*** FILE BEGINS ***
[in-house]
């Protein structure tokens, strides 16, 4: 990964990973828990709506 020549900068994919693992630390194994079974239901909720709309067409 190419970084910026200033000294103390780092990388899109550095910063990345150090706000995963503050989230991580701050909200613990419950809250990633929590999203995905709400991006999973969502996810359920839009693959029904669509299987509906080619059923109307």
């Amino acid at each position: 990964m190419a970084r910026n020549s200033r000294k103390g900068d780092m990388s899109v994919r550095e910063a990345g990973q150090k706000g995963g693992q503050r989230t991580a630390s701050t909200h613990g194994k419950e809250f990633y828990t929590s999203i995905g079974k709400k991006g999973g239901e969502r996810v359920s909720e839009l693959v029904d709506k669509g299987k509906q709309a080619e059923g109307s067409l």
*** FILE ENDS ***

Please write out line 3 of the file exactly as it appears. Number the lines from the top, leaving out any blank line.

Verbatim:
């Amino acid at each position: 990964m190419a970084r910026n020549s200033r000294k103390g900068d780092m990388s899109v994919r550095e910063a990345g990973q150090k706000g995963g693992q503050r989230t991580a630390s701050t909200h613990g194994k419950e809250f990633y828990t929590s999203i995905g079974k709400k991006g999973g239901e969502r996810v359920s909720e839009l693959v029904d709506k669509g299987k509906q709309a080619e059923g109307s067409l």